Cisco Report Highlights the Disconnect of Being Connected

Charlene OHanlon
Cisco Systems recently released the results of its annual Connected World Technology Report, which this time around looked at the importance of the Internet in the daily lives of college students and young professionals. When I took a look at the survey findings, I tried to keep an open mind. But the results kept nagging at me-they show an obvious disconnect from human interaction.

Granted, this is a generation of people who have never lived without the Internet, but still I was surprised at how high this group holds connectivity: A full one-third of survey respondents believe the Internet is as critical to their lives as food, water, shelter and air. And almost half of the respondents said it was 'pretty close' to that level of importance.

The report also found that 55 percent of respondents said they could not live without the Internet, and 64 percent said they would choose an Internet connection over a car.

Call me old-fashioned, but I can remember a time when people didn't look to the Internet as their sole source of entertainment.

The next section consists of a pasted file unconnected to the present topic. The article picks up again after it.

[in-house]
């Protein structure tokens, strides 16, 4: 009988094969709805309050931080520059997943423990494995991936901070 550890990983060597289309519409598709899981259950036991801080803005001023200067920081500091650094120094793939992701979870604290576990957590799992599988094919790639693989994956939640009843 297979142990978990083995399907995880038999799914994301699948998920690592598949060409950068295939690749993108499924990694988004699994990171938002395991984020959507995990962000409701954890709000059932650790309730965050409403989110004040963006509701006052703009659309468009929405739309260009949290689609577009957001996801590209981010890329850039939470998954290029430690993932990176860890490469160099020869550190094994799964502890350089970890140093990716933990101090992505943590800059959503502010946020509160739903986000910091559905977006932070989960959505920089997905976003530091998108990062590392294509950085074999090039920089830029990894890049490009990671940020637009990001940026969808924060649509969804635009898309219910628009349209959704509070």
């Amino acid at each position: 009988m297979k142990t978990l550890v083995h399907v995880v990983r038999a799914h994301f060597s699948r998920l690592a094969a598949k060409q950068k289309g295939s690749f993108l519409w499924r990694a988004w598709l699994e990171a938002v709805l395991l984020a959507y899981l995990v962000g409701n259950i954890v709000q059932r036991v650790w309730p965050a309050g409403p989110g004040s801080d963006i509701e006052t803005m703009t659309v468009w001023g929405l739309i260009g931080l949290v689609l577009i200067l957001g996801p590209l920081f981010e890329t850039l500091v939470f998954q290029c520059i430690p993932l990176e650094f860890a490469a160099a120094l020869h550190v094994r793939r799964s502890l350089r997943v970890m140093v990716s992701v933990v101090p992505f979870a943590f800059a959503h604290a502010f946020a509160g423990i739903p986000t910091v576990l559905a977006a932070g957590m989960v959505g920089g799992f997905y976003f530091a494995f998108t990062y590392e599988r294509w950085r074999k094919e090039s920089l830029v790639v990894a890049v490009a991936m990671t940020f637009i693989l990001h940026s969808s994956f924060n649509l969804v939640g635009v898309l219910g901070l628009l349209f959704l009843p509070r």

Yes, I agree the Internet is a crucial element in ensuring productivity, but it should not be the only way an employee gets any work done. And it sure as heck shouldn't be the only way a person interacts with the outside world. Yet, according to the survey, the Internet is more important than dating, going out with friends or listening to music to 40 percent of the respondents.

That just makes me depressed.

What does this mean for our society? Will it eventually be run by a generation of antisocial, Internet-addicted beings? Were we too thorough in ensuring the younger generation had access to any type of information at any time and on any device?

It seems that in our quest to wire the world, we failed to raise our children as social animals who recognize the value of human interaction.

Is it too late to turn the tide? I hope not.
 



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